By Harrison Barron
It’s that time of the year. Hide your beer and stash your drugs. Accepted students lurk on the hill.
Last week, I passed a large group of prospective students walking down University Place. The pre-college students seemed pretty apathetic as they typed on their cell phone keyboards, texting friends back home. “Oh my god, I love how everyone here is so obviously from New York.” Or perhaps, “Oh my god, I hate how everyone here is so obviously from New York.”
I mostly felt bad for the student tour guide. It must be hard walking up and down Syracuse University campus multiple times a day, with nosy parents more interested in historical facts and the health facts about dining hall food.
So, I thought I would make these students care. I backtracked about 15 steps, took out my cell phone and walked slow enough for them to hear everything I was about to say. As I passed the group, I screamed into my phone, “Mom, get me out of here! I can’t stand it anymore!”
Afterwards, I ran through campus and fake sobbed my way back to my dorm. I decided that I was going to do what I wanted, without embarrassment about the potential outcome of what the accepted students thought of their visit to SU. I guess what I wanted to do was possibly change the future of their college decisions.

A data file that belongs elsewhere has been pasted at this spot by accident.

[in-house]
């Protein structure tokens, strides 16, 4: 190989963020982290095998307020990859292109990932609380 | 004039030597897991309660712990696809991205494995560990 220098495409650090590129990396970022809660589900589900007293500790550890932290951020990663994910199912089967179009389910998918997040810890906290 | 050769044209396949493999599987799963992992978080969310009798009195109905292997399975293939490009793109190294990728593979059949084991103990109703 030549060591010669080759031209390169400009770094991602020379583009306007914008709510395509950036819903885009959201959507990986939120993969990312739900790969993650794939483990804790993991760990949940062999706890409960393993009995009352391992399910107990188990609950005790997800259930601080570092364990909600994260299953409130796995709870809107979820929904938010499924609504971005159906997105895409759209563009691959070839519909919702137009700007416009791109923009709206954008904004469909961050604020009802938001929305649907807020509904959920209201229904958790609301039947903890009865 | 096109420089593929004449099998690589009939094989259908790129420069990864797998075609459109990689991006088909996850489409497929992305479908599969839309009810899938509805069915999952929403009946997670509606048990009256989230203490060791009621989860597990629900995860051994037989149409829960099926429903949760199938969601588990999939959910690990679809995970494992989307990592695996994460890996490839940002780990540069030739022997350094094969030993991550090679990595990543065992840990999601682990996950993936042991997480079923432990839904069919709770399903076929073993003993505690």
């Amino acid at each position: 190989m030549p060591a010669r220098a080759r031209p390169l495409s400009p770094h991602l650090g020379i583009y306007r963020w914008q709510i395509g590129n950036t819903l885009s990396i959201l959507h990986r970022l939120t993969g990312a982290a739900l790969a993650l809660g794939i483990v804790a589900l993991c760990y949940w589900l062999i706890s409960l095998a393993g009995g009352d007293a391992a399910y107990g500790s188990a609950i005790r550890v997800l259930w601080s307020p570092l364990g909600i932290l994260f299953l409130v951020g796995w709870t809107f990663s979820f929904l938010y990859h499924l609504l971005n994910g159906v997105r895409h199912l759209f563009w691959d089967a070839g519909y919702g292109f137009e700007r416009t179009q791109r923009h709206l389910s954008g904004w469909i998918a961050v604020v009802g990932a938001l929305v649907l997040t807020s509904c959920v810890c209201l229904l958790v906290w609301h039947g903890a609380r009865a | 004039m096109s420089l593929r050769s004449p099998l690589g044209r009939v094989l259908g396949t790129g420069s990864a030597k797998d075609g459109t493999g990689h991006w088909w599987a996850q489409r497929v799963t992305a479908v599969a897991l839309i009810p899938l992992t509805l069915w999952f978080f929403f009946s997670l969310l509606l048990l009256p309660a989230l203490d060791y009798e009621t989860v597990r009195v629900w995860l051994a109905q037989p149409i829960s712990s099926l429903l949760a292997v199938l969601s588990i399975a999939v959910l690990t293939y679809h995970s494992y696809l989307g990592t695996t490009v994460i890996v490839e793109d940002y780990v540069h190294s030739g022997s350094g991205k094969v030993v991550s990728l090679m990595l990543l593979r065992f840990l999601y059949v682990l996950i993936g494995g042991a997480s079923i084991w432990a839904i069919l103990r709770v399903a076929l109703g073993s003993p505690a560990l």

Shouldn’t we be doing this more? Do we really care what happens to these people? They aren’t us after all.
Acting like this can be difficult though. Throwing yourself into such a dramatic fervor can be nerve-racking, especially when it’s in front of a crowd of strangers. You might even find that you don’t know what to say. I’ll make this real easy for you. Here are a few Mab Libs that you can scream while walking past a group of prospective students:
“Oh my god (Person’s Name), last (time of day) I was (verb-ing) (adverb) for (amount of time), and my dorm room was robbed because of a lack of security.”
Or: “While I was at (name of fraternity) last week, (male name) put (thing) in my (thing).”Some of the students won’t care. These are the uninterested ones—the ones who are humiliated to be seen with their middle-aged parents.
This is the group I fell under when I visited this campus after being accepted two years ago. My parents are a bit older, so I was embarrassed as they loudly mingled with the tour guide, telling him about Vietnam protests and my mom’s tenure as president of her sorority. “Kappa was so cool and sexy at UMass in the 60s,” she told him as I threw up and tried to hide.
Fortunately, though, I wasn’t the other kind of student: the kind who was up front taking copious notes and asking questions about everything from textbook prices to the types of trees that are indigenous to Syracuse.
These are the type of people you see in Schine buying three sweatshirts, a basketball jersey, and a “Syracuse Mom” mug.
So, let’s give these kids something to think about. As a current SU student and a former prospective student, no one wants to hear you say, “This is the greatest place that has ever been created with the purpose of furthering education.” That is boring. People like tension. They like drama. So, give them what they want.